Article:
He added that most of the almost S$100 billion of support announced in the four Budgets this year were focused on keeping companies afloat, in order to keep job opportunities available for Singaporeans.
“It would have been far worse if we didn’t have these emergency measures in place,” he said.
However, he reiterated the need to “look beyond” these emergency measures, pointing out that the “only way” is increasing productivity, upgrading skills and seizing jobs of the future.
“It’s all about creating job opportunities. It means jobs, it means training, it means attachments,” he said, citing examples such as the National Jobs Council led by Senior Minister Tharman Shanmugaratnam.
HELPING LOCAL BUSINESSES SURVIVE RECESSION
The candidates were also asked what their parties would do to help businesses survive the recession, ensure that businesses are ready to rebound when the economy picks up, and to "ultimately transform and strengthen the economy".
Dr Lim said that many of the proposals in the party’s manifesto focused on helping to uplift businesses.
“We believe strongly that the vibrancy of businesses actually rests in the SME sector,” he said.
He added that the WP’s manifesto includes keeping commercial and industrial rents low for SMEs to help contain their costs.
Echoing a similar sentiment on costs, the SDP wants to lower rentals, Dr Chee said. "What we need to do is make sure that these rents are controlled,” he said.
He added that foreign worker levies are a “problem”.
”These are fees that businesses, small businesses, medium-sized businesses find very hard to stomach,” he said.
Mr Yuen had similar views about SMEs. “The SMEs are now in the ICU (intensive care unit), so (as) to speak,” he said. While the Government is helping them, he asked how long such help can last.
“We need to be able to create quickly help for them to reinvent their businesses, or if they know the business is not going to survive, they have to do something else. There is no point (in) prolonging the pain,” he said.
In his response, Dr Balakrishnan pointed out “one fundamental hard truth”, that Singapore has nothing which is of “inalienable value” to the rest of the world.
SMEs, he agreed, are crucial. To that end, he stressed that people should consider what the Government has done in the last few months, citing again the JSS - which provided an "avenue to keep SMEs afloat" - but also measures like corporate property tax rebates.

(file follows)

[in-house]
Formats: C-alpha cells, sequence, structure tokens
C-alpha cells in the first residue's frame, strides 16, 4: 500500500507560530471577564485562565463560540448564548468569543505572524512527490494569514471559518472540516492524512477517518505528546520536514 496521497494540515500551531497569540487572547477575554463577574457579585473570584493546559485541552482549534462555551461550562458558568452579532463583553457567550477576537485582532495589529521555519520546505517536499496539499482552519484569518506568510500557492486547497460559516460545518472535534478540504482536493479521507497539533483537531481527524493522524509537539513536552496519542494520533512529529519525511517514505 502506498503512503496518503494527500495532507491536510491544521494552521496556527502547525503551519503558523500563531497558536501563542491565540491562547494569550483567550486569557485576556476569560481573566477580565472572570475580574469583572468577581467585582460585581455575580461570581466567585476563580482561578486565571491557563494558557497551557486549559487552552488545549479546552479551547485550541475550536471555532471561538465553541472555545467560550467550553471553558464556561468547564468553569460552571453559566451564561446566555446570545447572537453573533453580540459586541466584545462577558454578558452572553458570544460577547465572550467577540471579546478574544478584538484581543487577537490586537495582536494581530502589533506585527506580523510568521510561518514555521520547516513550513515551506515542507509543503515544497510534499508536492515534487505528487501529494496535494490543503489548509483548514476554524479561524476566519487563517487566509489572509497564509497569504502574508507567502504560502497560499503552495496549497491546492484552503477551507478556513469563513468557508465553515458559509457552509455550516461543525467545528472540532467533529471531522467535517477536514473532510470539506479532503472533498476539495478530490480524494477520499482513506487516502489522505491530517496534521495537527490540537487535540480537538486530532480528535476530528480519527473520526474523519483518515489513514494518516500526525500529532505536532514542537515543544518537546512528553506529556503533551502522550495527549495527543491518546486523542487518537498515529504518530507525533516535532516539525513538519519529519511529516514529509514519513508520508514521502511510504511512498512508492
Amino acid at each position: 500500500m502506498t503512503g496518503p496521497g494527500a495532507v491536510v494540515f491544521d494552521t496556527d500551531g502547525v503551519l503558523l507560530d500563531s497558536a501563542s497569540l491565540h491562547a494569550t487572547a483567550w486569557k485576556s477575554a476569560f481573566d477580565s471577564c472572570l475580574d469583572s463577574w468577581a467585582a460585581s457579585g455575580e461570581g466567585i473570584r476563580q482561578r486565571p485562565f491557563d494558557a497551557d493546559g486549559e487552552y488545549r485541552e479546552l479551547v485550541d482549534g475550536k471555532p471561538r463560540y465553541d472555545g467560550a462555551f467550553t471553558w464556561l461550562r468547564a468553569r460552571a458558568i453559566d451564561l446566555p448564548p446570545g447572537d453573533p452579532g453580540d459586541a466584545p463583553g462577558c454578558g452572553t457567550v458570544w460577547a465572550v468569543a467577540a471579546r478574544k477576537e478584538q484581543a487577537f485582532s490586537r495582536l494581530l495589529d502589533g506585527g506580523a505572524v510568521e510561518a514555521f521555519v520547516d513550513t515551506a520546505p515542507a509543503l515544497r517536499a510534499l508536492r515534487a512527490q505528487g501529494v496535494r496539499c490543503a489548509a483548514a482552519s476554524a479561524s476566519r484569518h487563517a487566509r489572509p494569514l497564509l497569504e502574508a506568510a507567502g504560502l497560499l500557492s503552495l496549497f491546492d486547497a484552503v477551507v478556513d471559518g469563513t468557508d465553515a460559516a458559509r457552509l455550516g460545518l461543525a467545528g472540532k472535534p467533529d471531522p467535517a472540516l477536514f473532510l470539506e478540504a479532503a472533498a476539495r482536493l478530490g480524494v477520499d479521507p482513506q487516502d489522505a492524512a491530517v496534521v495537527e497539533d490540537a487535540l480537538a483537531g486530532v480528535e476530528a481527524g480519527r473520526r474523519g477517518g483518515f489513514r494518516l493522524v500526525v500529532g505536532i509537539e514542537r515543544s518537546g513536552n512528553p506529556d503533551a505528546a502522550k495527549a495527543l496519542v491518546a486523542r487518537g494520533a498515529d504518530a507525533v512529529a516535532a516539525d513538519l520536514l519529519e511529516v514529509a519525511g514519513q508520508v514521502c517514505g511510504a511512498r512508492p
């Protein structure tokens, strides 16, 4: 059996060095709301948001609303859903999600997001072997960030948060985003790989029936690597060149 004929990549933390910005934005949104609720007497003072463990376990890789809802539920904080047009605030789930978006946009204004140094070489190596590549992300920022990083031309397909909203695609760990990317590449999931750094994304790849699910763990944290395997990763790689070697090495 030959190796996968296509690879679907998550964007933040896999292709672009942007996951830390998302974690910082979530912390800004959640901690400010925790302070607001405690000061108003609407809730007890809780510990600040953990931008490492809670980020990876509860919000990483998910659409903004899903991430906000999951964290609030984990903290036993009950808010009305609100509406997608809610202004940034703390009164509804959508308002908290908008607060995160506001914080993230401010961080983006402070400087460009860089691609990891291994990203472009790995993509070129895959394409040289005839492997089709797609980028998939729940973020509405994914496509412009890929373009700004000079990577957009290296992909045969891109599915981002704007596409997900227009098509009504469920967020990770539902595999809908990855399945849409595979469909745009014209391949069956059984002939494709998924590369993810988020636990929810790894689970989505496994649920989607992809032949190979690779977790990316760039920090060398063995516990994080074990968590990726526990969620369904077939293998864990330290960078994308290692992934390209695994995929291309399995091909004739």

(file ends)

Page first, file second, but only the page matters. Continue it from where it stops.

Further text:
Dr Balakrishnan picked up on Mr Yuen’s analogy of the SMEs in the ICU, and agreed that “you can’t just keep on (being) in (the) ICU”. That is why companies need to transform and look at future opportunities, he said.
“We have supported these digital transformations,” he said, adding that it is “not over yet”.
Dr Balakrishnan cited growth opportunities in various sectors such as healthcare, professional services and infocomm technology.
“These are opportunities of the future and we again need to help our companies transform and get into these high growth fields,” he said.
He also highlighted skills upgrading as a key point. “That is why we have the transformation and growth packages so that not only can our SMEs target these new growth areas but our workers are equipped with the skills for it,” he said.
“Our position as a hub, as a city state where trade is three times our GDP ... We absolutely need to remain open and relevant.”
IMPROVING SOCIAL MOBILITY
In the last question of the first segment, Mr Ho asked: “How would your party improve social mobility; help Singaporeans who feel they've been left behind and ultimately emerge from this crisis stronger and more cohesive as a society?”
In his response, Dr Chee took issue with “elite schools” such as National Junior College and Singapore Chinese Girls’ School being housed in Bukit Timah, with schools like Whitley and Swiss Cottage secondary schools being moved out of the area.
“Education is the great leveller. When you have a system like this, when you put all your neighborhood schools outside of the choices district … you are going to get this widening of not just in society, but ultimately in our income divide and that's not something which we really should be going towards,” he said.
“The other problem is this - we have elderly people not being able to even make ends meet having to sell cardboard,” he said, comparing this with ministers' salaries.
“That is simply not right,” he said.
Mr Yuen said that although Singapore is a first-world country, a “majority of people” are “third-world citizens from a viewpoint of poverty”. He cited data that showed Singapore has more than 100,000 households living in poverty, which works out to about 300,000 people.